The MacArthur Foundation “supports creative people and effective institutions committed to building a more just, verdant, and peaceful world.” The Foundation yearly awards approximately 20 MacArthur Fellowships, “a five-year grant to individuals who show exceptional creativity in their work and the prospect for still more in the future. The fellowship is designed to provide recipients with the flexibility to pursue their creative activities in the absence of specific obligations or reporting requirements. There are no limits on age or area of activity. Individuals cannot apply for this award; they must be nominated.”

The awards give each innovator $500,000 over the course of five years. Actors Anna Deavere Smith and Bill Irwin are past recipients. Not only are they expert performers, but they have used their consummate skill to transform and expand methods of storytelling. With your shoes, your roof, your further training, your relationship with a first-rate theater company, and your great work nurtured at an arts colony – could you be next?

Let us and your fellow readers know your grant writing/researching tips and of any more funding sources you’ve uncovered!

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  1. [...] Original post:  Grants for Actors [...]

  2. Claire on Thursday 29, 2009

    One of perks of running Brains of Minerva is the pressure to, uh, sometimes take our own advice! Last fall I applied for a grant for a project (the one I discuss in the Building a Project with the Artist’s Way post). Many hours of compiling recommendation letters, dvd work samples and other supporting materials later, a rejection letter arrived in my email while working the world’s worst temp job. I drove home, pouted and cried, knowing I was nowhere closer to getting the $2000 I need to complete the project. But what’s worse is that I immediately began thinking of all the reasons I wasn’t awarded the grant – “the project’s too ‘personal’ – it doesn’t have potential to impact the community,” “the work just isn’t that good,” “The project proves I’m a narcissistic misguided freak who can’t even keep the world’s worst temp job” (I also got a call that my assignment had ‘come to an early close’ on my way home).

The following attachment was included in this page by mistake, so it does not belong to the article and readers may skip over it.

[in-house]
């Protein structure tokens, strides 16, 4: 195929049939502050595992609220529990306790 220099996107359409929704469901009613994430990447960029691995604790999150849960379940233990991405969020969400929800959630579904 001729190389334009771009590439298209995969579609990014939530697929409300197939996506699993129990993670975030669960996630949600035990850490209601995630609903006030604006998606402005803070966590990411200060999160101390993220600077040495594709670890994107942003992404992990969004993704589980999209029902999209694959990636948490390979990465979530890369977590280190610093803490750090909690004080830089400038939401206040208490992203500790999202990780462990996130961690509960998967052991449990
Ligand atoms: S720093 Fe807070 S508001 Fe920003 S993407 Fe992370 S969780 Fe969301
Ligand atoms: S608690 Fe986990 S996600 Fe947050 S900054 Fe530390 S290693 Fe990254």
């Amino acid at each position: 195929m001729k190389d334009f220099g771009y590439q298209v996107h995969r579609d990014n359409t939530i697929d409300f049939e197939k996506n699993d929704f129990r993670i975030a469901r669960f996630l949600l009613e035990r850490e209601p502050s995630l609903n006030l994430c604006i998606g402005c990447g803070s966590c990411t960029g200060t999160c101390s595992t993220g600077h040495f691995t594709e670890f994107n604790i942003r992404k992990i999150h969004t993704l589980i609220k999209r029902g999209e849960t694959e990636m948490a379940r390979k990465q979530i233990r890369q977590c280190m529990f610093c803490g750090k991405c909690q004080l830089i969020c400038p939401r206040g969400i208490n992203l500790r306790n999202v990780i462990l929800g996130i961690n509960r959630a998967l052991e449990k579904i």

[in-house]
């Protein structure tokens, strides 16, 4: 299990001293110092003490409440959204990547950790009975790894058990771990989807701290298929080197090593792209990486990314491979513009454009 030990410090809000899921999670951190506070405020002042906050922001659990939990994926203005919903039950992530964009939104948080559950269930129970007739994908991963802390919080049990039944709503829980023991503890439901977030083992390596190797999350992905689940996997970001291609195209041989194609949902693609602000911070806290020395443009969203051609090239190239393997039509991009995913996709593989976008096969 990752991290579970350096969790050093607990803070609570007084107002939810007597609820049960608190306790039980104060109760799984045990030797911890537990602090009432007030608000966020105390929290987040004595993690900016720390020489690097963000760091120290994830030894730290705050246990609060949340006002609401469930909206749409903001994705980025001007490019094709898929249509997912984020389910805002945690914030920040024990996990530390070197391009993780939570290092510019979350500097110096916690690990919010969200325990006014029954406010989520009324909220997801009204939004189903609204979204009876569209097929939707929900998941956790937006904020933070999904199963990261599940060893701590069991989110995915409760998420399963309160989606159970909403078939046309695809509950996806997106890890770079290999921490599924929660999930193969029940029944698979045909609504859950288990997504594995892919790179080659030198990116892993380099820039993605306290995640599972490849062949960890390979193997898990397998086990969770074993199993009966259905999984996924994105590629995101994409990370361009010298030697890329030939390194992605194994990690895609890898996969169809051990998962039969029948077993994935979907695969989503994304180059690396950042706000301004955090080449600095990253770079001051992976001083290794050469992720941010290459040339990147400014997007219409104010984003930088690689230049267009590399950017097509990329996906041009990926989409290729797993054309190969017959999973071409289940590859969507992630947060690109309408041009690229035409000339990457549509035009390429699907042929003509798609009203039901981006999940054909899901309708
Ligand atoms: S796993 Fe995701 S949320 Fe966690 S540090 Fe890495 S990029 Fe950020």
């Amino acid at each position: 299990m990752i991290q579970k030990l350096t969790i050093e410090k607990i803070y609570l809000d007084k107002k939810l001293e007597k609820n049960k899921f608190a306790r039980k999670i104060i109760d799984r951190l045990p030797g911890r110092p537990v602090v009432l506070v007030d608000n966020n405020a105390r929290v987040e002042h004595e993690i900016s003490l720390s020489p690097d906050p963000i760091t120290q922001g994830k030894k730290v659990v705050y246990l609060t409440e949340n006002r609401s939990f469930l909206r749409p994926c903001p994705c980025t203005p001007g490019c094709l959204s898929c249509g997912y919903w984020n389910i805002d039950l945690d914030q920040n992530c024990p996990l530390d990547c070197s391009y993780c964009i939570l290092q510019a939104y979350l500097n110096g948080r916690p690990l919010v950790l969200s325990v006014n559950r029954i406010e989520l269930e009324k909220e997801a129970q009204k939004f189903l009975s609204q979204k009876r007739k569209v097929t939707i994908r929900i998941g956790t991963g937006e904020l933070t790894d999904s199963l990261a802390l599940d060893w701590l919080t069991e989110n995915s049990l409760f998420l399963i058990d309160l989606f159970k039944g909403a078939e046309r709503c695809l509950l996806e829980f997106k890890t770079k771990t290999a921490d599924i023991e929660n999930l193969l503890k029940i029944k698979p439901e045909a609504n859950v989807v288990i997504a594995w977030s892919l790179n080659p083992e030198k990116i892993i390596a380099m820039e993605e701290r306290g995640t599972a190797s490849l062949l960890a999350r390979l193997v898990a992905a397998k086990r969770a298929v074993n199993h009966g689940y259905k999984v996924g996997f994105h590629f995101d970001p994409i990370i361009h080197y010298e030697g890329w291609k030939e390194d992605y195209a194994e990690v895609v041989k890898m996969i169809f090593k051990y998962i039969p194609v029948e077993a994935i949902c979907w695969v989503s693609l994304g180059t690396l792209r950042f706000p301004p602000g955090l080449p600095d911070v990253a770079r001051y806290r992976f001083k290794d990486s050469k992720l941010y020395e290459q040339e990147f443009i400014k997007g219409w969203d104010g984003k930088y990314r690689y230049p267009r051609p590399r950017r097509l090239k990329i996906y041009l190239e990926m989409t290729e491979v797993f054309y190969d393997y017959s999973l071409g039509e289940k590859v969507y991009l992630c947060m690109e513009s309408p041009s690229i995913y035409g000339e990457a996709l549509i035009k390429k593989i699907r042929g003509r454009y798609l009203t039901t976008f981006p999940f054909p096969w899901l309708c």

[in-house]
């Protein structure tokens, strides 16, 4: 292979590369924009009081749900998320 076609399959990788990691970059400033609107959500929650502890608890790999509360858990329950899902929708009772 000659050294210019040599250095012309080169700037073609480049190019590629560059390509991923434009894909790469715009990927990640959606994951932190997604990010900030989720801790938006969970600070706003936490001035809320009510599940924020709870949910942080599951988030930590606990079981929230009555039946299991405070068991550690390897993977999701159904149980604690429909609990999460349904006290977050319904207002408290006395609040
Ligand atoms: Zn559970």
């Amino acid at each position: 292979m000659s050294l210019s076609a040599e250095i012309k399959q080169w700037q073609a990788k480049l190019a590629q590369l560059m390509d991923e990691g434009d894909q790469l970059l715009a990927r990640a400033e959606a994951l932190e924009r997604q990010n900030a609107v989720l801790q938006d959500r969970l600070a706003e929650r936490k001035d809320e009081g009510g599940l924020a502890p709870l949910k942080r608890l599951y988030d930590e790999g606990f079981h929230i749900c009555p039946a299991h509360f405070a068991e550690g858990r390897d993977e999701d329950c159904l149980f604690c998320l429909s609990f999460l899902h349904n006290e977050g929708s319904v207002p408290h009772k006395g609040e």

But luckily, having just worked on this article, I had Adam Natale’s words in my mind – “Ask for feedback, especially if you were denied the grant.” Ugh. Not fun. But I’ve won and lost a few grants in my time and never had thought to do this before. I emailed the contact and asked if it was possible to get feedback. A couple of days later she replied, “Actually, all of the reviewers thought your submission was great! The only feedback I got was that it was ‘unique and modern approach to character study and can be accessed by any artist at any time, potentially’ and ‘a very interesting project – unique, thoughtful and progressive.’”

    Now, I write this because, well, for all I know they thought all the negative things too, but they also had these positive and encouraging thoughts, and hearing this helps me nurture the faith I’ve had in the work. And it’s helped me continue plugging away. As actors auditioning, so often the feedback we get is crazily subjective due to the slap-dash nature of auditions and, well, useless (you either got the part of you didin’t, right?). But when we do work that can be evaluated in a more objective manner, we have nothing to lose by asking for feedback (that is, when we care – I didn’t ask why the temp job disappeared…:).